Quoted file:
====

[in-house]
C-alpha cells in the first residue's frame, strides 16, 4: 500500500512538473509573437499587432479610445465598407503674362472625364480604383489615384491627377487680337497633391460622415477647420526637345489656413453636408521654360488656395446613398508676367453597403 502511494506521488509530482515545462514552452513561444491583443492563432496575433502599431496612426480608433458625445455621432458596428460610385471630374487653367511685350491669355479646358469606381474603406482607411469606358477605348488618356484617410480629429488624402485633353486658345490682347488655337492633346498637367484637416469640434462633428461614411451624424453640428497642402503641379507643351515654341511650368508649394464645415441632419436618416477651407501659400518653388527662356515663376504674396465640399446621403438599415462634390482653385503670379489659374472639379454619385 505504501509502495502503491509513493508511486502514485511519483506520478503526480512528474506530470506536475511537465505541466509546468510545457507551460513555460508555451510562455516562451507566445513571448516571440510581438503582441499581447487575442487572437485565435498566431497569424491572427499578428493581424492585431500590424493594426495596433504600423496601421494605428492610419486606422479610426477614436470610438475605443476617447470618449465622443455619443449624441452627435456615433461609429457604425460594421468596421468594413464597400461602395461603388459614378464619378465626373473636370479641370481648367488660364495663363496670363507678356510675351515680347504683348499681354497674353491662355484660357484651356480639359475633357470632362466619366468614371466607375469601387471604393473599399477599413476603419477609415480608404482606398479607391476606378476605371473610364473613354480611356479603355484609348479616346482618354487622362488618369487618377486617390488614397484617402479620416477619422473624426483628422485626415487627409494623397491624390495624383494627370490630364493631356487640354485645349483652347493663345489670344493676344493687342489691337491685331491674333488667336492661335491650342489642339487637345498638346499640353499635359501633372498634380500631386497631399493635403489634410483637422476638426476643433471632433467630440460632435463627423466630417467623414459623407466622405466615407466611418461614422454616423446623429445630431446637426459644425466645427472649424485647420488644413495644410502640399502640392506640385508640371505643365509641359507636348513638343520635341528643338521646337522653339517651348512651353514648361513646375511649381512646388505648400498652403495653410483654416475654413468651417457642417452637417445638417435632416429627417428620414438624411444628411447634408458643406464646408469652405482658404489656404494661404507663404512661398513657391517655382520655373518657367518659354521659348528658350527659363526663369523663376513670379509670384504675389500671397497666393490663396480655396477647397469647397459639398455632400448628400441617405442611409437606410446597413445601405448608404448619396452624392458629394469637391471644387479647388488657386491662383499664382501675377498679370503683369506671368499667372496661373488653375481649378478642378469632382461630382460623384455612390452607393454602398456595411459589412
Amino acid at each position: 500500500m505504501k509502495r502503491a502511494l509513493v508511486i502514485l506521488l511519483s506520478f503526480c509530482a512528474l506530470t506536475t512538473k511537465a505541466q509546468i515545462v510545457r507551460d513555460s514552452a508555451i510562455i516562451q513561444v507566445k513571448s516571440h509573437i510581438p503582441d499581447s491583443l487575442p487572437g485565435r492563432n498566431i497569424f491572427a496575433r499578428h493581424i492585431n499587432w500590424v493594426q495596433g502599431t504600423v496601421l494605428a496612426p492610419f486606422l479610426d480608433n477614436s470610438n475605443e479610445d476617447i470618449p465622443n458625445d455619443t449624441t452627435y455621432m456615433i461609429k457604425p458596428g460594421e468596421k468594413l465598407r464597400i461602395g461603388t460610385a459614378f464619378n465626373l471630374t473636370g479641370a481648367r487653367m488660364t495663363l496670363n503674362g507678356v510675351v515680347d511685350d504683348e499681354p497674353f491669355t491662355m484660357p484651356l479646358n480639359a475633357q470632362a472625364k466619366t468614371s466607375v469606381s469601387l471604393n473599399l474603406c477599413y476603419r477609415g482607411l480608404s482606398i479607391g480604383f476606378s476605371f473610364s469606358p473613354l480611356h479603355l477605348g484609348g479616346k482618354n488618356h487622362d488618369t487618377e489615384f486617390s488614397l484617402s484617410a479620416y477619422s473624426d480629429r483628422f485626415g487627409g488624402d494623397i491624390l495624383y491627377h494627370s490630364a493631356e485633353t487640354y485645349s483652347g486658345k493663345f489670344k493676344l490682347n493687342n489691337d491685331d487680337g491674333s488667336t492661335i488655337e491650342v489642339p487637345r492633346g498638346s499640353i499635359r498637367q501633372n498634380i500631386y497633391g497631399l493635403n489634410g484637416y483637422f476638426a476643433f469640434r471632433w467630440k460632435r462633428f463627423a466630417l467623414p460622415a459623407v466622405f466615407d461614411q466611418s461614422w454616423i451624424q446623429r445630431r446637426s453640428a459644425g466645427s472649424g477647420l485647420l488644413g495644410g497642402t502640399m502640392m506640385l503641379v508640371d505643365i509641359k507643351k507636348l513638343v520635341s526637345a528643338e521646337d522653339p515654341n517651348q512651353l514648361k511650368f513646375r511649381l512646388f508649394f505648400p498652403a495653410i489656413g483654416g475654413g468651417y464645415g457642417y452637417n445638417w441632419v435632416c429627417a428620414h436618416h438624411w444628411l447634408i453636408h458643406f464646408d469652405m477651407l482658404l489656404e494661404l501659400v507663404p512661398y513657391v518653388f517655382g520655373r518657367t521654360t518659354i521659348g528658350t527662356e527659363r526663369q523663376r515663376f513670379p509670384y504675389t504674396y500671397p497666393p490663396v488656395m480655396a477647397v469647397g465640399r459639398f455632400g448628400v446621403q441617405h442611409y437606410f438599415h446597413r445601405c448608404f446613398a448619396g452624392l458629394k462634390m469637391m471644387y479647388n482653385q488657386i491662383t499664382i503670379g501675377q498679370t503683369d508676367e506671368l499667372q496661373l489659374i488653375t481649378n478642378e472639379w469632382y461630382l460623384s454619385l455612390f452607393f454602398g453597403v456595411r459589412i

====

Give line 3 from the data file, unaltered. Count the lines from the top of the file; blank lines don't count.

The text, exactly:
Amino acid at each position: 500500500m505504501k509502495r502503491a502511494l509513493v508511486i502514485l506521488l511519483s506520478f503526480c509530482a512528474l506530470t506536475t512538473k511537465a505541466q509546468i515545462v510545457r507551460d513555460s514552452a508555451i510562455i516562451q513561444v507566445k513571448s516571440h509573437i510581438p503582441d499581447s491583443l487575442p487572437g485565435r492563432n498566431i497569424f491572427a496575433r499578428h493581424i492585431n499587432w500590424v493594426q495596433g502599431t504600423v496601421l494605428a496612426p492610419f486606422l479610426d480608433n477614436s470610438n475605443e479610445d476617447i470618449p465622443n458625445d455619443t449624441t452627435y455621432m456615433i461609429k457604425p458596428g460594421e468596421k468594413l465598407r464597400i461602395g461603388t460610385a459614378f464619378n465626373l471630374t473636370g479641370a481648367r487653367m488660364t495663363l496670363n503674362g507678356v510675351v515680347d511685350d504683348e499681354p497674353f491669355t491662355m484660357p484651356l479646358n480639359a475633357q470632362a472625364k466619366t468614371s466607375v469606381s469601387l471604393n473599399l474603406c477599413y476603419r477609415g482607411l480608404s482606398i479607391g480604383f476606378s476605371f473610364s469606358p473613354l480611356h479603355l477605348g484609348g479616346k482618354n488618356h487622362d488618369t487618377e489615384f486617390s488614397l484617402s484617410a479620416y477619422s473624426d480629429r483628422f485626415g487627409g488624402d494623397i491624390l495624383y491627377h494627370s490630364a493631356e485633353t487640354y485645349s483652347g486658345k493663345f489670344k493676344l490682347n493687342n489691337d491685331d487680337g491674333s488667336t492661335i488655337e491650342v489642339p487637345r492633346g498638346s499640353i499635359r498637367q501633372n498634380i500631386y497633391g497631399l493635403n489634410g484637416y483637422f476638426a476643433f469640434r471632433w467630440k460632435r462633428f463627423a466630417l467623414p460622415a459623407v466622405f466615407d461614411q466611418s461614422w454616423i451624424q446623429r445630431r446637426s453640428a459644425g466645427s472649424g477647420l485647420l488644413g495644410g497642402t502640399m502640392m506640385l503641379v508640371d505643365i509641359k507643351k507636348l513638343v520635341s526637345a528643338e521646337d522653339p515654341n517651348q512651353l514648361k511650368f513646375r511649381l512646388f508649394f505648400p498652403a495653410i489656413g483654416g475654413g468651417y464645415g457642417y452637417n445638417w441632419v435632416c429627417a428620414h436618416h438624411w444628411l447634408i453636408h458643406f464646408d469652405m477651407l482658404l489656404e494661404l501659400v507663404p512661398y513657391v518653388f517655382g520655373r518657367t521654360t518659354i521659348g528658350t527662356e527659363r526663369q523663376r515663376f513670379p509670384y504675389t504674396y500671397p497666393p490663396v488656395m480655396a477647397v469647397g465640399r459639398f455632400g448628400v446621403q441617405h442611409y437606410f438599415h446597413r445601405c448608404f446613398a448619396g452624392l458629394k462634390m469637391m471644387y479647388n482653385q488657386i491662383t499664382i503670379g501675377q498679370t503683369d508676367e506671368l499667372q496661373l489659374i488653375t481649378n478642378e472639379w469632382y461630382l460623384s454619385l455612390f452607393f454602398g453597403v456595411r459589412i